Electricity demand fell by 4.3% (-10 TWh) driven by two main factors: the impacts of Covid-19, and continuing effects of rolling blackouts due to unplanned outages at coal power stations. The pandemic had a large impact on electricity demand, with data from Eskom suggesting demand was 5 TWh less than predicted in April alone during the most severe restrictions. Coal generation fell the most in response to this, falling 5.2% (-11 TWh). Solar saw a promising increase, following a welcome pick up in solar capacity additions. Nuclear fell 15.2% (-2 TWh) due to scheduled maintenance at Koeberg, South Africa’s only nuclear power station.
South Africa’s transition in comparison with G20 countries
Wind and solar are increasing in South Africa, but still below global average
South Africa has increased its share of electricity from wind and solar significantly in recent years, almost tripling from 2% in 2015 to 5.5% in 2020. This is below the world average of 9.4%, but could soon overtake Canada, where progress in building new wind and solar has slowed in the last five years.
Coal’s share of electricity has fallen in South Africa
Increases in wind and solar power have partly driven falls in coal’s market share in South Africa. But unlike other G20 members like the United States where reductions in coal generation have been driven by plant closures, a large factor surrounding the fall in coal in South Africa is the ongoing electricity crisis. This means that these gains in market share mask the potential for coal generation to pick up in future unless wind and solar deployment is prioritised.
Title: South Africa has the largest share of electricity from coal in the G20
South Africa still has the highest share of coal in the G20, and only Saudi Arabia generates more electricity from fossil fuels. Even another coal-reliant economy such as Indonesia generates 60% of their electricity from coal, in comparison to South Africa’s 86%. The scale of the challenge to decarbonise South Africa’s electricity grid is very large, but so too are the risks that come with not diversifying the country’s economy and electricity system away from coal.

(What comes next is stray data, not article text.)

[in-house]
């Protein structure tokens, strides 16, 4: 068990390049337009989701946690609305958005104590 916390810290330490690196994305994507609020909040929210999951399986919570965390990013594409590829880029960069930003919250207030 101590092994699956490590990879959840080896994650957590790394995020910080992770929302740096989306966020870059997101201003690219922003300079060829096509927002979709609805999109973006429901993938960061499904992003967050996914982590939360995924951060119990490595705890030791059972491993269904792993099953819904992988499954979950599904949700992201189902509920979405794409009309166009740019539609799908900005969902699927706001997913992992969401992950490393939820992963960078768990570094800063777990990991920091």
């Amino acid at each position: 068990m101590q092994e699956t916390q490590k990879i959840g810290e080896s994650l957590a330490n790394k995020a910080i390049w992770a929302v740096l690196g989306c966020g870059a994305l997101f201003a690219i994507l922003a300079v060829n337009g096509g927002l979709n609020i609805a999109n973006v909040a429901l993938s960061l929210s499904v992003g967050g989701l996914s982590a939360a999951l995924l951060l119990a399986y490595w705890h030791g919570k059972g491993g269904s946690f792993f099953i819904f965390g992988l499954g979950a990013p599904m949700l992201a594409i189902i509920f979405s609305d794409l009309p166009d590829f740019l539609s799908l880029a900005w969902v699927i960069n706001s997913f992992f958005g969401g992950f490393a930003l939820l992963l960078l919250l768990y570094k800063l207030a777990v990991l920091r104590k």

Electricity demand falls in South Africa amid electricity crisis
South Africa stands out among G20 members as a developing economy showing a large fall in electricity demand over the last five years. Although part of this reduction is from the effects of the Covid-19 pandemic on demand, it also speaks to how the lack of resilience of South Africa’s electricity grid has slowed growth and socio-economic development. With tariffs on electricity drastically increasing in recent years thanks to poor grid maintenance and the spiralling costs of new coal plants, electricity demand per capita has stagnated and begun to decrease. Further, In 2019, half of the government’s budget deficit came from bailouts to Eskom, highlighting the severe financial implications of the country’s worsening electricity crisis.
Coal generation has not been rising in South Africa
Unlike some other coal-reliant countries, coal’s market share hasn’t increased in South Africa in recent years, instead falling by 7%. This is still modest in comparison to some other G20 members where coal has been structurally falling.
The challenge of decarbonising such a coal-reliant system is made even larger by the reliability issues plaguing the grid, and the dire financial situation of the state-owned utility Eskom. But with new wind and solar capacity cheaper than new coal, and the closure of these unreliable coal plants inevitable, there is a clear path that South Africa must pursue to transform its electricity system. However, with the economy fostering persistent inequality and highly intertwined with coal, it is absolutely imperative that any transition is just, and planned with socio-economic development at its core. Part of this is setting clear market signals as to the future trajectory, so it is welcome that Eskom have announced they are aiming for net-zero emissions by 2050.
Trends in 2020
Comparison with G20
This report showcases a global dataset for electricity generation & demand across 217 countries from 2000 to 2020. Data for 2020 covers 90% of the world’s electricity production.
Each year, we aim to be the earliest authoritative report to give insights into last year’s global electricity generation changes – offering an unbiased picture of the transition to fossil-free electricity.